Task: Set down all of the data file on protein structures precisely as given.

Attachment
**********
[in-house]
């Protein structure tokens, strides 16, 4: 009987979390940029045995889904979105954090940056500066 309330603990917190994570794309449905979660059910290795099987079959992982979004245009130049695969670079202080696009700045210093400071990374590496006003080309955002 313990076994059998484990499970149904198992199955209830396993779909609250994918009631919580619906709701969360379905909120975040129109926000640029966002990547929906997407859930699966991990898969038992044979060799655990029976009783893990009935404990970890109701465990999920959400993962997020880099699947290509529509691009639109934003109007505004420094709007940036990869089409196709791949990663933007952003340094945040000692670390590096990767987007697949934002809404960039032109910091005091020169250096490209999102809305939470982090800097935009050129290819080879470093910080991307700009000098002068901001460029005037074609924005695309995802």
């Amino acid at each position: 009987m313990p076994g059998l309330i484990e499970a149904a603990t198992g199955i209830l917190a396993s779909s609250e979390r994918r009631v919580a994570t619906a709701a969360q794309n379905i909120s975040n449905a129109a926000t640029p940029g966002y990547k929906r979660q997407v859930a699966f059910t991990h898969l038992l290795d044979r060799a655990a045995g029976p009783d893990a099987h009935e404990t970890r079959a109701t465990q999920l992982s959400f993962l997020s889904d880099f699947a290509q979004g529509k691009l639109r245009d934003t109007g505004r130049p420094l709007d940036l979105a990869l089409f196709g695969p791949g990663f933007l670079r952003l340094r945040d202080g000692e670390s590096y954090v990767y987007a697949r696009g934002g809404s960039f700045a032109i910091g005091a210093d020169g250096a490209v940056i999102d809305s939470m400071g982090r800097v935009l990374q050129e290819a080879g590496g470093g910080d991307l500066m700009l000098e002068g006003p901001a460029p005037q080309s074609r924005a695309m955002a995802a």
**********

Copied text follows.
[in-house]
């Protein structure tokens, strides 16, 4: 009987979390940029045995889904979105954090940056500066 309330603990917190994570794309449905979660059910290795099987079959992982979004245009130049695969670079202080696009700045210093400071990374590496006003080309955002 313990076994059998484990499970149904198992199955209830396993779909609250994918009631919580619906709701969360379905909120975040129109926000640029966002990547929906997407859930699966991990898969038992044979060799655990029976009783893990009935404990970890109701465990999920959400993962997020880099699947290509529509691009639109934003109007505004420094709007940036990869089409196709791949990663933007952003340094945040000692670390590096990767987007697949934002809404960039032109910091005091020169250096490209999102809305939470982090800097935009050129290819080879470093910080991307700009000098002068901001460029005037074609924005695309995802």
């Amino acid at each position: 009987m313990p076994g059998l309330i484990e499970a149904a603990t198992g199955i209830l917190a396993s779909s609250e979390r994918r009631v919580a994570t619906a709701a969360q794309n379905i909120s975040n449905a129109a926000t640029p940029g966002y990547k929906r979660q997407v859930a699966f059910t991990h898969l038992l290795d044979r060799a655990a045995g029976p009783d893990a099987h009935e404990t970890r079959a109701t465990q999920l992982s959400f993962l997020s889904d880099f699947a290509q979004g529509k691009l639109r245009d934003t109007g505004r130049p420094l709007d940036l979105a990869l089409f196709g695969p791949g990663f933007l670079r952003l340094r945040d202080g000692e670390s590096y954090v990767y987007a697949r696009g934002g809404s960039f700045a032109i910091g005091a210093d020169g250096a490209v940056i999102d809305s939470m400071g982090r800097v935009l990374q050129e290819a080879g590496g470093g910080d991307l500066m700009l000098e002068g006003p901001a460029p005037q080309s074609r924005a695309m955002a995802a």